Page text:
To qualify for an entry-level position, a juvenile court counselor should have at minimum a bachelor’s degree from a four-year college in the human services field and one-year of experience in the field. Specific degrees include social work, psychology or counseling. Criminal justice is a popular degree choice for many people interested in working with at-risk youth.
To be considered for employment in most states as a juvenile counselor/therapist, the applicant must complete a master’s degree (e.g., family counseling, human services, criminal justice or social services) plus extensive hours of supervised clinical experience beyond the master's degree level. In addition, most states require that the counselor/therapist be licensed or certified (see below).
Many state agencies conduct on-the-job-training for juvenile court counselors. The training helps counselors keep updated on recent legislation or court decisions affecting juvenile law. Training also includes unarmed self-defense and physical fitness, basic first aid (CPR), and safe juvenile transportation/driver training procedures.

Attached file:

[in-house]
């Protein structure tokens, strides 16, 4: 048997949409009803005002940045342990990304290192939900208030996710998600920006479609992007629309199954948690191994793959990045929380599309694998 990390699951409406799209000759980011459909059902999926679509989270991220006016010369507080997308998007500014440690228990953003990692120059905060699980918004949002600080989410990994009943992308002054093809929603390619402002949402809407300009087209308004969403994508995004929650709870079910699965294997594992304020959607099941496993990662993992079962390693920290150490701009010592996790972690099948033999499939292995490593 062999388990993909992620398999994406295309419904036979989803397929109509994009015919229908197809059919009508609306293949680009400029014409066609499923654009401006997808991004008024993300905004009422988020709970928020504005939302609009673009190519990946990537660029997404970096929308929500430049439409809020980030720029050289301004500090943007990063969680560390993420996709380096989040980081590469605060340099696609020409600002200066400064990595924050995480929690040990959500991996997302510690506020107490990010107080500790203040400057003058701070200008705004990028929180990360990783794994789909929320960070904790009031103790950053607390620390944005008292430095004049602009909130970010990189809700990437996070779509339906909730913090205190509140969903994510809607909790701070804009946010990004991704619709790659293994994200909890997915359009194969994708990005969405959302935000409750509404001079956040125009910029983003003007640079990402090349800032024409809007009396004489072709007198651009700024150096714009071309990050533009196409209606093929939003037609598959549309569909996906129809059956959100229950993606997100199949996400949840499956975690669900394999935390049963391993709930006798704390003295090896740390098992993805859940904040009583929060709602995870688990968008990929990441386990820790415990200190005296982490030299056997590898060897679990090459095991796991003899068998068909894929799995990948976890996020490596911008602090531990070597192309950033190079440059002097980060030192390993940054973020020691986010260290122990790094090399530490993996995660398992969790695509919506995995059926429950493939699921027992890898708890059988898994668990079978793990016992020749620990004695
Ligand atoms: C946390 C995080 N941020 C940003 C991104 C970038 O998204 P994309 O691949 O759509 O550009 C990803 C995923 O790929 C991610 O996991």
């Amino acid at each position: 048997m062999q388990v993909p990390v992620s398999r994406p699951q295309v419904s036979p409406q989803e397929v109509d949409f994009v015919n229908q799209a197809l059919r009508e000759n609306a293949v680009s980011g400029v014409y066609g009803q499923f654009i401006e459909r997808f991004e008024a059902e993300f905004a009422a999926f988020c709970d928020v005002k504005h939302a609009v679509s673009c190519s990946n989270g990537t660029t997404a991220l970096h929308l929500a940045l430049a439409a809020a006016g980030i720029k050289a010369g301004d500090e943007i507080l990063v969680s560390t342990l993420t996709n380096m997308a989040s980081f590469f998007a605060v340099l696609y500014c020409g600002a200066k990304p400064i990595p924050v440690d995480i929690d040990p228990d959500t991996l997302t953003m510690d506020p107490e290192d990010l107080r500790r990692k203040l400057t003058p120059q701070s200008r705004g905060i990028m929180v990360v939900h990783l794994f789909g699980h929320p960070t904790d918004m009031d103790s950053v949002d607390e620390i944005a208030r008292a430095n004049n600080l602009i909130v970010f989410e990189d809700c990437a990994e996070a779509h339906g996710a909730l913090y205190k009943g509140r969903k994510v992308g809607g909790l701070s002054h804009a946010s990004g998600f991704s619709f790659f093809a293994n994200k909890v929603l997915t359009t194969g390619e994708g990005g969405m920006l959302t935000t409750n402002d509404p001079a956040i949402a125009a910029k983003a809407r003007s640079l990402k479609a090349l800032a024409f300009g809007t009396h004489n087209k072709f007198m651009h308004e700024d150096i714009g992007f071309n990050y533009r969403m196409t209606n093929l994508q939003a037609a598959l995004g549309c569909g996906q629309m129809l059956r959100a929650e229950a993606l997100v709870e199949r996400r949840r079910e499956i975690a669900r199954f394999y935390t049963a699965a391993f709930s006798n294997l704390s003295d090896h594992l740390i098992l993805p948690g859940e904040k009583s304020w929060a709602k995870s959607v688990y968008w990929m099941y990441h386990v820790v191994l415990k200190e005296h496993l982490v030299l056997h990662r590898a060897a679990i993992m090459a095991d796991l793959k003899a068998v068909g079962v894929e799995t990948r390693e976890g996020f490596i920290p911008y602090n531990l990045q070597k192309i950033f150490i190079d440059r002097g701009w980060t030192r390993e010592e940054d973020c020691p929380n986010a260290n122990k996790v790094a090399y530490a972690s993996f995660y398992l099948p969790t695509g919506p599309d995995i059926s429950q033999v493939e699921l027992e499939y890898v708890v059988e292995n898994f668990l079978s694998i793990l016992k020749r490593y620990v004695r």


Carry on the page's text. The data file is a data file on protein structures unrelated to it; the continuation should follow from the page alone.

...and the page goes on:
Training (practicing the skills of a profession) is also an essential aspect of all juvenile counselor/therapist degree programs and usually consists of internships or residency for periods of one to two years. These programs give student professionals the chance to view actual clinical situations and to grasp the full role of the counselor. Supervised and mentored training is a key component of the counseling certification process.
Licensing and/or Certification
State requirements for education and training vary greatly; many states require a master’s degree to be licensed. In addition, counselors may be required to accumulate a certain amount of supervised clinical experience and also take a state-recognized exam.
The licensing requirements to work as a juvenile counselor are different for each state; licensing and certification depend upon the level of responsibility of the position. Some entry-level positions do not require licensing while nearly all management or senior level positions do. The American Counseling Association Website offers a state-specific directory for researching licensing. Most licenses require a master’s degree, passing a rigorous examination, completion of a specific number of supervised counseling hours, and recommendations on personal integrity and adherence to professional conduct codes.